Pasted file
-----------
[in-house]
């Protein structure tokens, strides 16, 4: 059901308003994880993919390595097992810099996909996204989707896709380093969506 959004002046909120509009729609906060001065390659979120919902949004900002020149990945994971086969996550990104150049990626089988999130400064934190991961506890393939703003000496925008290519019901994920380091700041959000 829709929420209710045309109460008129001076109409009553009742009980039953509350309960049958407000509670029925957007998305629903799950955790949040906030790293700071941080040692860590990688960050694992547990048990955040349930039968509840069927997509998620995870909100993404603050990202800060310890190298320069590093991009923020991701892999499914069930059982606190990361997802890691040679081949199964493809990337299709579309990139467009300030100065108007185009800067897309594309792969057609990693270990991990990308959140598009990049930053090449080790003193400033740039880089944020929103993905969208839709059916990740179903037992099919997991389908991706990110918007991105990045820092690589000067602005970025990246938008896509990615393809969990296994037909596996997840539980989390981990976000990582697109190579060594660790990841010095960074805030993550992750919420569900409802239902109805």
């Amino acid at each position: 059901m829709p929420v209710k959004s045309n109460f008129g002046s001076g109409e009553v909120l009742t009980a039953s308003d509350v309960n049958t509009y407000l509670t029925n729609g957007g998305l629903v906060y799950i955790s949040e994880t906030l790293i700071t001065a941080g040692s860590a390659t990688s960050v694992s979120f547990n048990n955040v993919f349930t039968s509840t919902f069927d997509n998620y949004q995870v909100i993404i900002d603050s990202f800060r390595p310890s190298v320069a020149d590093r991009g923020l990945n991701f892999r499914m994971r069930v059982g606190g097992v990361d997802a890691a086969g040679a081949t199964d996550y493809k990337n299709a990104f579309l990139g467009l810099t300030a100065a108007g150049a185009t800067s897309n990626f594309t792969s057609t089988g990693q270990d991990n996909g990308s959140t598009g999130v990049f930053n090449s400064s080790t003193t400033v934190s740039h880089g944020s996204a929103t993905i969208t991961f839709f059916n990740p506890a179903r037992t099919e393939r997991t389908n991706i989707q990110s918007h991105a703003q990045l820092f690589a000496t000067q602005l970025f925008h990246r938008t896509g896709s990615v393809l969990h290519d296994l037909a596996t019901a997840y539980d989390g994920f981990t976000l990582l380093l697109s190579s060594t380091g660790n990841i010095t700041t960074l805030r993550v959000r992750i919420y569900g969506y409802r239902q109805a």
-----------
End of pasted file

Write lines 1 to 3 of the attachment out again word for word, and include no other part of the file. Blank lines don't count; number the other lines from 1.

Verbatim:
[in-house]
């Protein structure tokens, strides 16, 4: 059901308003994880993919390595097992810099996909996204989707896709380093969506 959004002046909120509009729609906060001065390659979120919902949004900002020149990945994971086969996550990104150049990626089988999130400064934190991961506890393939703003000496925008290519019901994920380091700041959000 829709929420209710045309109460008129001076109409009553009742009980039953509350309960049958407000509670029925957007998305629903799950955790949040906030790293700071941080040692860590990688960050694992547990048990955040349930039968509840069927997509998620995870909100993404603050990202800060310890190298320069590093991009923020991701892999499914069930059982606190990361997802890691040679081949199964493809990337299709579309990139467009300030100065108007185009800067897309594309792969057609990693270990991990990308959140598009990049930053090449080790003193400033740039880089944020929103993905969208839709059916990740179903037992099919997991389908991706990110918007991105990045820092690589000067602005970025990246938008896509990615393809969990296994037909596996997840539980989390981990976000990582697109190579060594660790990841010095960074805030993550992750919420569900409802239902109805």
């Amino acid at each position: 059901m829709p929420v209710k959004s045309n109460f008129g002046s001076g109409e009553v909120l009742t009980a039953s308003d509350v309960n049958t509009y407000l509670t029925n729609g957007g998305l629903v906060y799950i955790s949040e994880t906030l790293i700071t001065a941080g040692s860590a390659t990688s960050v694992s979120f547990n048990n955040v993919f349930t039968s509840t919902f069927d997509n998620y949004q995870v909100i993404i900002d603050s990202f800060r390595p310890s190298v320069a020149d590093r991009g923020l990945n991701f892999r499914m994971r069930v059982g606190g097992v990361d997802a890691a086969g040679a081949t199964d996550y493809k990337n299709a990104f579309l990139g467009l810099t300030a100065a108007g150049a185009t800067s897309n990626f594309t792969s057609t089988g990693q270990d991990n996909g990308s959140t598009g999130v990049f930053n090449s400064s080790t003193t400033v934190s740039h880089g944020s996204a929103t993905i969208t991961f839709f059916n990740p506890a179903r037992t099919e393939r997991t389908n991706i989707q990110s918007h991105a703003q990045l820092f690589a000496t000067q602005l970025f925008h990246r938008t896509g896709s990615v393809l969990h290519d296994l037909a596996t019901a997840y539980d989390g994920f981990t976000l990582l380093l697109s190579s060594t380091g660790n990841i010095t700041t960074l805030r993550v959000r992750i919420y569900g969506y409802r239902q109805a």